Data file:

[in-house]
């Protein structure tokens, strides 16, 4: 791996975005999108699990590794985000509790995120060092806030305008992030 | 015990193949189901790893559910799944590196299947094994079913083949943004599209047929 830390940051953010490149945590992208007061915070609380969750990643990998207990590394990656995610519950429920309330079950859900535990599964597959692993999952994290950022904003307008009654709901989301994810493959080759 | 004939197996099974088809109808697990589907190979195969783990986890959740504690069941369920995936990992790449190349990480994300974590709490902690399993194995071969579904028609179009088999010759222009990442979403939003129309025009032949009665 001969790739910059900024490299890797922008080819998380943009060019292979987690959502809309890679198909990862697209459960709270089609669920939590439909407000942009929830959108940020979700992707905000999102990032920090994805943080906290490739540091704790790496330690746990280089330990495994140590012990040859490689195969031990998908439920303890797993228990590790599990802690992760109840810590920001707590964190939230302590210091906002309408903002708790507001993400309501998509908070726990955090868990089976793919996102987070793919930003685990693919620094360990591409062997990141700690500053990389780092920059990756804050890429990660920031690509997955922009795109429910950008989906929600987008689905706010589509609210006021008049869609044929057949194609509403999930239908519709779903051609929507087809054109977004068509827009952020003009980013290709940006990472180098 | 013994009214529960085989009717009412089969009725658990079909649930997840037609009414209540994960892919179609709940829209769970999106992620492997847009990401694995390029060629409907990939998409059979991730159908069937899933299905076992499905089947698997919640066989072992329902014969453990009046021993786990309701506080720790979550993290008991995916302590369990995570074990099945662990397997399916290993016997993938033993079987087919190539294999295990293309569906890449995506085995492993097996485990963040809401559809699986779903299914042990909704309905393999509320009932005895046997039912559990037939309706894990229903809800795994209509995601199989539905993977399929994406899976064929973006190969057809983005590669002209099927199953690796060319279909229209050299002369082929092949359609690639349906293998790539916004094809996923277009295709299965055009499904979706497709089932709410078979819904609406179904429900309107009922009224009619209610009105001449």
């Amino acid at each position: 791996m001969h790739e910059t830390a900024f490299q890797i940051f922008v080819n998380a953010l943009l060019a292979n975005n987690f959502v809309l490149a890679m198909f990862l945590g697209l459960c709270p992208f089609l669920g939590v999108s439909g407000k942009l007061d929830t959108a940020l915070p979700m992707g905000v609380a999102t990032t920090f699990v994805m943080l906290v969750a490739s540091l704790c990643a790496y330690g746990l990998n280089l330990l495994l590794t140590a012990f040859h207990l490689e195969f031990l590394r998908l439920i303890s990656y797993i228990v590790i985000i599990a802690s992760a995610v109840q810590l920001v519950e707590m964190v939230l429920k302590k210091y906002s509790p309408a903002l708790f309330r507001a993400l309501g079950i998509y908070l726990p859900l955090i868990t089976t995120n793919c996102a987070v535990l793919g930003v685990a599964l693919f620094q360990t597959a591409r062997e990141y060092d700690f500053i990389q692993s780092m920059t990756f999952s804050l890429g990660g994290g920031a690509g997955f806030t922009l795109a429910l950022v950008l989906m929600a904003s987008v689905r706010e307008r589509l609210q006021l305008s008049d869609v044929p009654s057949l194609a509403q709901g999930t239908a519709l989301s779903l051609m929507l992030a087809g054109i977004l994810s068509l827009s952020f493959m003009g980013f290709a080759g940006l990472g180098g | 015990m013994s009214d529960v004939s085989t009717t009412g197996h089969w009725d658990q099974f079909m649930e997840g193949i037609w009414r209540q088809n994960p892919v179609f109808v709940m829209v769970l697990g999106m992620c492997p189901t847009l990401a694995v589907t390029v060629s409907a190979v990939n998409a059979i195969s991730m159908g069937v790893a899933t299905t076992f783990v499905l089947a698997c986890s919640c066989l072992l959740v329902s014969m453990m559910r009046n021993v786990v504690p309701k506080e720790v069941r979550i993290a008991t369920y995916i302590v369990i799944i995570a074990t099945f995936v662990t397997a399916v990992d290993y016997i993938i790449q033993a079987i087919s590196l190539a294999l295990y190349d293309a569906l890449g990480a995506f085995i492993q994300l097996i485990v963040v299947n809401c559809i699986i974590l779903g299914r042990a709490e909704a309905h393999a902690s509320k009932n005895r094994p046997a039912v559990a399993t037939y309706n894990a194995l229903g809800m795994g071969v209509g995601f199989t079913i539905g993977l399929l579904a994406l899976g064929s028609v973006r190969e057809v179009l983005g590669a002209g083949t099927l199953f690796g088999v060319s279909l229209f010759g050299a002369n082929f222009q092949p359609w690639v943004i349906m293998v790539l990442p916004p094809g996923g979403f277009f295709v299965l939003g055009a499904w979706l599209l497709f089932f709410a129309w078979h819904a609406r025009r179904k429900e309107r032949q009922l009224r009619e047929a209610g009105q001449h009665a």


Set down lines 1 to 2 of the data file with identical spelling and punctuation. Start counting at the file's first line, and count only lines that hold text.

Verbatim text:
[in-house]
């Protein structure tokens, strides 16, 4: 791996975005999108699990590794985000509790995120060092806030305008992030 | 015990193949189901790893559910799944590196299947094994079913083949943004599209047929 830390940051953010490149945590992208007061915070609380969750990643990998207990590394990656995610519950429920309330079950859900535990599964597959692993999952994290950022904003307008009654709901989301994810493959080759 | 004939197996099974088809109808697990589907190979195969783990986890959740504690069941369920995936990992790449190349990480994300974590709490902690399993194995071969579904028609179009088999010759222009990442979403939003129309025009032949009665 001969790739910059900024490299890797922008080819998380943009060019292979987690959502809309890679198909990862697209459960709270089609669920939590439909407000942009929830959108940020979700992707905000999102990032920090994805943080906290490739540091704790790496330690746990280089330990495994140590012990040859490689195969031990998908439920303890797993228990590790599990802690992760109840810590920001707590964190939230302590210091906002309408903002708790507001993400309501998509908070726990955090868990089976793919996102987070793919930003685990693919620094360990591409062997990141700690500053990389780092920059990756804050890429990660920031690509997955922009795109429910950008989906929600987008689905706010589509609210006021008049869609044929057949194609509403999930239908519709779903051609929507087809054109977004068509827009952020003009980013290709940006990472180098 | 013994009214529960085989009717009412089969009725658990079909649930997840037609009414209540994960892919179609709940829209769970999106992620492997847009990401694995390029060629409907990939998409059979991730159908069937899933299905076992499905089947698997919640066989072992329902014969453990009046021993786990309701506080720790979550993290008991995916302590369990995570074990099945662990397997399916290993016997993938033993079987087919190539294999295990293309569906890449995506085995492993097996485990963040809401559809699986779903299914042990909704309905393999509320009932005895046997039912559990037939309706894990229903809800795994209509995601199989539905993977399929994406899976064929973006190969057809983005590669002209099927199953690796060319279909229209050299002369082929092949359609690639349906293998790539916004094809996923277009295709299965055009499904979706497709089932709410078979819904609406179904429900309107009922009224009619209610009105001449």